I think the idea for multiple cores is great...for certain fields. eg, building a test environment in VMware - having 4 cores (and a large chunk of RAM) would allow several VM's to run simultaneously without too much degradation.
Limiting to the FX, though, is potentially an issue. Not only are they very expensive, but AMD's position is that there's only ever on FX available - thus when FX64 is released, the FX62 disappears. This means it's unlikely you can buy the mobo and ONE FX 'now', with the plan to add the second chip later.

Is it me, or have high-end PC's just been getting more and more expensive over the last year or two? Top end graphics cards have doubled in price (quadrupled if you go SLI), dual core CPU's have pushed CPU costs up etc etc. It's almost as if we're on a mission to build the most expensive PC possible!

Nothing wrong with this idea.
By proamerica on 6/2/2006 3:47:35 PM , Rating: 2
Why is this a bad idea in some people's eyes? This is simply an improvement over other dual processor systems. If you think its a waste of money... hmmm, wow, I MEAN WOW, there is an alternative for you!!! DON'T BUY IT!!

This is good technology that is going to improve overall system performance for everyone eventually. Only the ignorant would get down it. There is nothing about this that is inherently flawed, you take two of the fastest processors available and connect them with an ultra fast Direct Connect architecture. Where is the problem? This is just like a Dual Processor system except with a faster interconnect between the processors.


RE: Nothing wrong with this idea.
By Alaa on 6/3/2006 12:12:03 AM , Rating: 2
i totally agree with u

By Xorp on 6/2/2006 3:47:24 AM , Rating: 1
I'm kinda sick of all this dual-everything trend these days. Dual graphics cards, dual-dual graphics cards, dual processors for non-server use. Why can't people wait unless the single version catches up? It's usally only 6 months away. I'm not refering to dual-core processors, because that is one piece of hardware.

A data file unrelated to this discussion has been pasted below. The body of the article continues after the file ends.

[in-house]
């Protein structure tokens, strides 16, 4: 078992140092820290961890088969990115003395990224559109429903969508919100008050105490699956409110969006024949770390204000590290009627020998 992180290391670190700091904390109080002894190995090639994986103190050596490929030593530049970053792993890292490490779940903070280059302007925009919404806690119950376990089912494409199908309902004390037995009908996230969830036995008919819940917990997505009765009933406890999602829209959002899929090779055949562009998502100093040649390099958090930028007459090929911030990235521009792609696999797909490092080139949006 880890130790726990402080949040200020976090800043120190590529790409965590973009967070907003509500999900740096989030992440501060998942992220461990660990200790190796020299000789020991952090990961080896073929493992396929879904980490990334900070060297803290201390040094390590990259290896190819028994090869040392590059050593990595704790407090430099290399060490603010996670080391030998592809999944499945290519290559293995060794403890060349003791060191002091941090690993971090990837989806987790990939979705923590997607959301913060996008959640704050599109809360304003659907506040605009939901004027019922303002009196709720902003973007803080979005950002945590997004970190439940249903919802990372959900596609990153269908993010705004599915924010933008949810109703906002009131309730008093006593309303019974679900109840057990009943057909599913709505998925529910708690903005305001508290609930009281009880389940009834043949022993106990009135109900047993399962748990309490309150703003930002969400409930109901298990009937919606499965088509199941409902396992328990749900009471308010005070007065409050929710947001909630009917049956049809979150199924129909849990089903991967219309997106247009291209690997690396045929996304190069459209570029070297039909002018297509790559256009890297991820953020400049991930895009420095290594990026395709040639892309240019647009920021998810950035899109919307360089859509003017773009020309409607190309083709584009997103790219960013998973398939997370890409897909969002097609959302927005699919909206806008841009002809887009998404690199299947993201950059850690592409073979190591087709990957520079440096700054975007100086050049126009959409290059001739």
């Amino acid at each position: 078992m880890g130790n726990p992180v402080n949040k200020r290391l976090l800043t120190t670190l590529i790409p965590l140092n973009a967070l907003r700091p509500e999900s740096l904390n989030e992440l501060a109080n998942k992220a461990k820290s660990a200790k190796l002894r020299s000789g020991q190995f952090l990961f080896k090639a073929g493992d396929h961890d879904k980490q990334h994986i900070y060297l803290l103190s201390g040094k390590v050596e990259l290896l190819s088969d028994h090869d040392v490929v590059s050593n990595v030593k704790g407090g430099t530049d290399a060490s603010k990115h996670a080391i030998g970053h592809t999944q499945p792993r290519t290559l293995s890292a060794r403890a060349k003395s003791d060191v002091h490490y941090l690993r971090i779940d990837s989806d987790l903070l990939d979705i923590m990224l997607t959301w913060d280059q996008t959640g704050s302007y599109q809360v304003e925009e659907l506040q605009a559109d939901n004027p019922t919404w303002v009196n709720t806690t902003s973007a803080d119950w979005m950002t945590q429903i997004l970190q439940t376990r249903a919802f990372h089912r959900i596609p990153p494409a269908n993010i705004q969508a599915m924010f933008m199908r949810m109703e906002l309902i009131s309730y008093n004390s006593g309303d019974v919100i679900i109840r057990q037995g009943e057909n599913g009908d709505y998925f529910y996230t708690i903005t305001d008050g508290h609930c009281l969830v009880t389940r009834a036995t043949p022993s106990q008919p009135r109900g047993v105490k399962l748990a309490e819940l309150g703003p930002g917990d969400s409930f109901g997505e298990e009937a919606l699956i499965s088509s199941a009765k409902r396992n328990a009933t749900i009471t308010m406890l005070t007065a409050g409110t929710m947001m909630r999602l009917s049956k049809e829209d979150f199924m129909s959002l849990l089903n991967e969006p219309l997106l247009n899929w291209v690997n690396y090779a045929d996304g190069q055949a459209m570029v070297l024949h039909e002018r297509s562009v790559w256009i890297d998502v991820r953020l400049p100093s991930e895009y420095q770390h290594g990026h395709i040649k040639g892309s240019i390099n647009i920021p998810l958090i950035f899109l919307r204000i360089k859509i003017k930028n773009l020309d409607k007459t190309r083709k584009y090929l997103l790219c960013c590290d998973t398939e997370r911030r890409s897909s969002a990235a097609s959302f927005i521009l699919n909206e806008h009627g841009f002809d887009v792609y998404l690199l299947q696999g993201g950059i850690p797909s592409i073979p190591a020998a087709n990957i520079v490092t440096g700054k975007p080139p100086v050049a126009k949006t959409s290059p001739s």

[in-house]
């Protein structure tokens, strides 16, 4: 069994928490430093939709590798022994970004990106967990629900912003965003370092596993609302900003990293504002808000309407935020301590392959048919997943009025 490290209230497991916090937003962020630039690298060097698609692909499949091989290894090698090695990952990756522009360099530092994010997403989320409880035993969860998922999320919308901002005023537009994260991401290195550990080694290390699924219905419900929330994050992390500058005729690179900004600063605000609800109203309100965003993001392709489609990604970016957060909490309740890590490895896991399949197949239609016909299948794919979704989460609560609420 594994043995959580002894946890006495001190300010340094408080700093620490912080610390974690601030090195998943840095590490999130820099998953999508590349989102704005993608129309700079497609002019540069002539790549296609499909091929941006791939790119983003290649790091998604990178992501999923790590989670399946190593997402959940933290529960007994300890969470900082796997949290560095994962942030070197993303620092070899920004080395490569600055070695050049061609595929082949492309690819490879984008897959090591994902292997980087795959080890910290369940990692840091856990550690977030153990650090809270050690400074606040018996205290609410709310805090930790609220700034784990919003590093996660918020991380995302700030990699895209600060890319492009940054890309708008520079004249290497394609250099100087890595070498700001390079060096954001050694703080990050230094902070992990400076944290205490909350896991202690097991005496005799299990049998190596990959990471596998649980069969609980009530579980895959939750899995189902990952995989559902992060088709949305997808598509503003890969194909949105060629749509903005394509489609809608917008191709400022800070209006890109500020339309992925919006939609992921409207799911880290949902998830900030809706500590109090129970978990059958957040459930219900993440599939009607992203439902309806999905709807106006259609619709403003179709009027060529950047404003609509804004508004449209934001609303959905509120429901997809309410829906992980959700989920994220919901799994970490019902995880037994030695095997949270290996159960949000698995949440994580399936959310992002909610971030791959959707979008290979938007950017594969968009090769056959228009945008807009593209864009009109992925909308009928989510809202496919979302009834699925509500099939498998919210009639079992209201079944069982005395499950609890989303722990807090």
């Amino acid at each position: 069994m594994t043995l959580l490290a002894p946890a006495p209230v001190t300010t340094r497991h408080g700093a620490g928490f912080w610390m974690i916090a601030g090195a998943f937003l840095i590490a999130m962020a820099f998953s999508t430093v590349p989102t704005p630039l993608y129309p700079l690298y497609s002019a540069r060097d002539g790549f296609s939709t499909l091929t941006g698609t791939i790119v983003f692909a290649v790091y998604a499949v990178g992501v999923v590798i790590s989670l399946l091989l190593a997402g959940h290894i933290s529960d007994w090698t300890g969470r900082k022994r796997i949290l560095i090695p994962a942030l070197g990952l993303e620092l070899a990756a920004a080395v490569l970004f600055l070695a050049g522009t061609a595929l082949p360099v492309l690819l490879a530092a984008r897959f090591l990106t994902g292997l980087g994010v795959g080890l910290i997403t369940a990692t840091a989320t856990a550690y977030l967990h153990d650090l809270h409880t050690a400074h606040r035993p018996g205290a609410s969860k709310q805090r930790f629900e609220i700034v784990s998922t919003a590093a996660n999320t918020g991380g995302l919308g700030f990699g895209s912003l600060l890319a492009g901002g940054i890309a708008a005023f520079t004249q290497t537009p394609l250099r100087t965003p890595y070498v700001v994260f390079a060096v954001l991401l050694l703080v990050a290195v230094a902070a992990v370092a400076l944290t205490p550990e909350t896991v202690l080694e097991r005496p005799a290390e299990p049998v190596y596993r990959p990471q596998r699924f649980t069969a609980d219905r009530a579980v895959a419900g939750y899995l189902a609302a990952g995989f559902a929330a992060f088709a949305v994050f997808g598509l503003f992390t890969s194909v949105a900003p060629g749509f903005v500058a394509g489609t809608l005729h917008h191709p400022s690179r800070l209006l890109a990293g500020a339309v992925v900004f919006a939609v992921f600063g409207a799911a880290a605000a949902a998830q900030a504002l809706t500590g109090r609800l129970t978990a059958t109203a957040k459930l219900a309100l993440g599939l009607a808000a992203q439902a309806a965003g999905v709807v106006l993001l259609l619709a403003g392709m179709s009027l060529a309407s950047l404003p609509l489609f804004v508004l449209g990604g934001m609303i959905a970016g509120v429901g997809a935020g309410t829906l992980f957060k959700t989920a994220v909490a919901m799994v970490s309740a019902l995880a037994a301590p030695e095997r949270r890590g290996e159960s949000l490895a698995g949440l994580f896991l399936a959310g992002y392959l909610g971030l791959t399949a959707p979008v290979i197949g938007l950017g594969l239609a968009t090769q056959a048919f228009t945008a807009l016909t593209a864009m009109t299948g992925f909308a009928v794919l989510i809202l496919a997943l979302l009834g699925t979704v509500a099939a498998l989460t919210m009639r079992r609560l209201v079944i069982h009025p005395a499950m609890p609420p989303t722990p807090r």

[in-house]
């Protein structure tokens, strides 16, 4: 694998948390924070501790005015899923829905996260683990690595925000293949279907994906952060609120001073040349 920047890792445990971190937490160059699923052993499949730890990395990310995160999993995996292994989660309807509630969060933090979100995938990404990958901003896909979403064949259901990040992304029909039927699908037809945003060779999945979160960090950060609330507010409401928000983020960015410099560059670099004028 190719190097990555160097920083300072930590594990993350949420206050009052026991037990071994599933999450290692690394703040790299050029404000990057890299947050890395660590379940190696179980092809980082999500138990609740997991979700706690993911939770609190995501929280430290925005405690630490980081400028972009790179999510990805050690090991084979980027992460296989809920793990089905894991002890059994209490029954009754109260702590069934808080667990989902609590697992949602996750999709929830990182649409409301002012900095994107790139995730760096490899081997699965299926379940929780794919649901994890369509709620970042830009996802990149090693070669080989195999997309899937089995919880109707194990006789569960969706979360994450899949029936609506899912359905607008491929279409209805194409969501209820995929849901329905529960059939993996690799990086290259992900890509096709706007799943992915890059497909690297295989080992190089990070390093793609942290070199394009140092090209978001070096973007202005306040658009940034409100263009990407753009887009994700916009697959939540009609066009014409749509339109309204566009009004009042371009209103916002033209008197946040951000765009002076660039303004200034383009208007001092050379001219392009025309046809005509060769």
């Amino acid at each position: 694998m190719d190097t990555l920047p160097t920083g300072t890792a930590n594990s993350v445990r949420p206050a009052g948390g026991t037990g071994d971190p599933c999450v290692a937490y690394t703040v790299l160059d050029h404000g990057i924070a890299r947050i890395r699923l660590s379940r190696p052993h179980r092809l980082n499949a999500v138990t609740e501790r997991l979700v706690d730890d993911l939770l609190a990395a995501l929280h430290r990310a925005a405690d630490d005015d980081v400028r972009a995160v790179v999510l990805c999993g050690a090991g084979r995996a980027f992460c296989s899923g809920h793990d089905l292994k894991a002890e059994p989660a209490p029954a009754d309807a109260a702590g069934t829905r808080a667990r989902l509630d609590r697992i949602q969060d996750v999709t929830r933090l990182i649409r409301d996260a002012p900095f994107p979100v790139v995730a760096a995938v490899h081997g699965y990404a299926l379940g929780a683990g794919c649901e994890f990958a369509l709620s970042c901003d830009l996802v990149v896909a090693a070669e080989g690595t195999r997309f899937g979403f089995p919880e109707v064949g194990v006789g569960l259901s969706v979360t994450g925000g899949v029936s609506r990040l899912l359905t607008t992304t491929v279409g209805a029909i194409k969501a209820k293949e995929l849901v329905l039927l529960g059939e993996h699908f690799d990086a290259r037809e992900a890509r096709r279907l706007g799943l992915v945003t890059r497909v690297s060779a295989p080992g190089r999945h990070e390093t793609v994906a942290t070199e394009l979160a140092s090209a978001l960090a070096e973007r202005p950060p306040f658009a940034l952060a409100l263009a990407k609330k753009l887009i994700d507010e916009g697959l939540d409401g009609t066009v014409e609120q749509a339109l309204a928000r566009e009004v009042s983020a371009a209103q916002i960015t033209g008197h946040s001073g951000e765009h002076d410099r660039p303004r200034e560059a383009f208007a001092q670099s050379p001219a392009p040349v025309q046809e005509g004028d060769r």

RE: dual-everything
By mcmxxx on 6/2/2006 4:33:26 AM , Rating: 2

I'm just waiting for the Hypertransport Ageia PPU that just plugs into the extra socket? Is this possible? Surely if they're making a PGA for the socket this would be possible...

A dual core + ageia HT chip = kick ass!

wouldn't this get rid of all the latency issues from the

cpu -> ageia -> cpu -> GC??

Hmm...this is sorta kinda cool
By Electabots on 6/1/2006 1:38:41 PM , Rating: 2
This will basically make motherboards like the k8n master2-far and the k8t master2-far7 more mainstream I guess
I have a k8n master2-far with 2 opteron 244's oced to 2.2ghz with 2 6600's in sli and it works great but its rather expensive to upgrade

AMD's Struggle
By theteamaqua on 6/1/06, Rating: 0
RE: AMD's Struggle
By DigitalFreak on 6/1/2006 2:15:51 PM , Rating: 2
I would assume they mean DDR technology (DDR2/3).

By Quincunx on 6/1/2006 3:48:27 PM , Rating: 2
Tech report quoted a quote saying second half of 2006 for those looking for an ETA. Now the quote of a quote isn't the most reliable source, but supposedly it came from the mouth of a higher up in AMD.

So, maybe sometime in the next 6 months? We hope?

By Alaa on 6/1/2006 9:23:08 PM , Rating: 2
with K8L processors this technology would ROCK..if i had a chance, i'll get a 4x4 system 07/08 .isa.

More stuff we cant use yet
By MadAd on 6/2/2006 11:43:00 AM , Rating: 2
Well this is all well and good but when are we gong to see all this whizzy new hardware actually used, to some measure of its potental?

Though the ages, hardware tends to be the driver with a new concept gathering pace slowly as more people get access to it- this can be a year or two from the product being available. Right now the software engineers are only just getting to grips with dualcore availablilty, with little benefit (yet) to those that have purchased them.

By unparalleled intellect on 6/4/2006 4:26:50 AM , Rating: 2
I'm enthusiastic about dual CPU systems but I'm terribly confused; are there any major technical differences between this and a dual dual core Opteron system?

Also, what kind of performance gains should we expect? I don't understand the benefit of the addition of two cores to the majority of my applications.

It's about time!
By CZroe on 6/8/2006 11:47:54 AM , Rating: 2
Ever since Intel left the 440BX and removed SMP capabilities from consumer motherboards and CPUs, enthusiasts have been ignored. How could an enthusiast NOT appreciate symetrical cores cranking away at DVDShrink or WMEncoder9?

Abit was on to something way back with the Abit BP6 dual CPU PPGA s370 Celeron motherboard. Enthusiasts generally could care less about Extreme Edition CPUs when they could have dual quad-core CPUs cranking away at an optimized task like video encoding. Back then, a Celeron A with 128k cache was slaughtering a PIII 500 because it had full speed cache memory and could be clocked higher and no applications had SSE support. Two of those bad boys in a BP6 = insane.

By hstewarth on 6/17/2006 12:09:02 PM , Rating: 2
I am curious if Windows XP Pro will support this configuration or do you need Windows 2003 Server.

Is the 4 Cores treated has 4 physical cpus? Doesn't Windows XP pro only handle 2 physical cpus.

By Howard on 6/1/06, Rating: 0
RE: typo
By Brandon Hill on 6/1/06, Rating: 0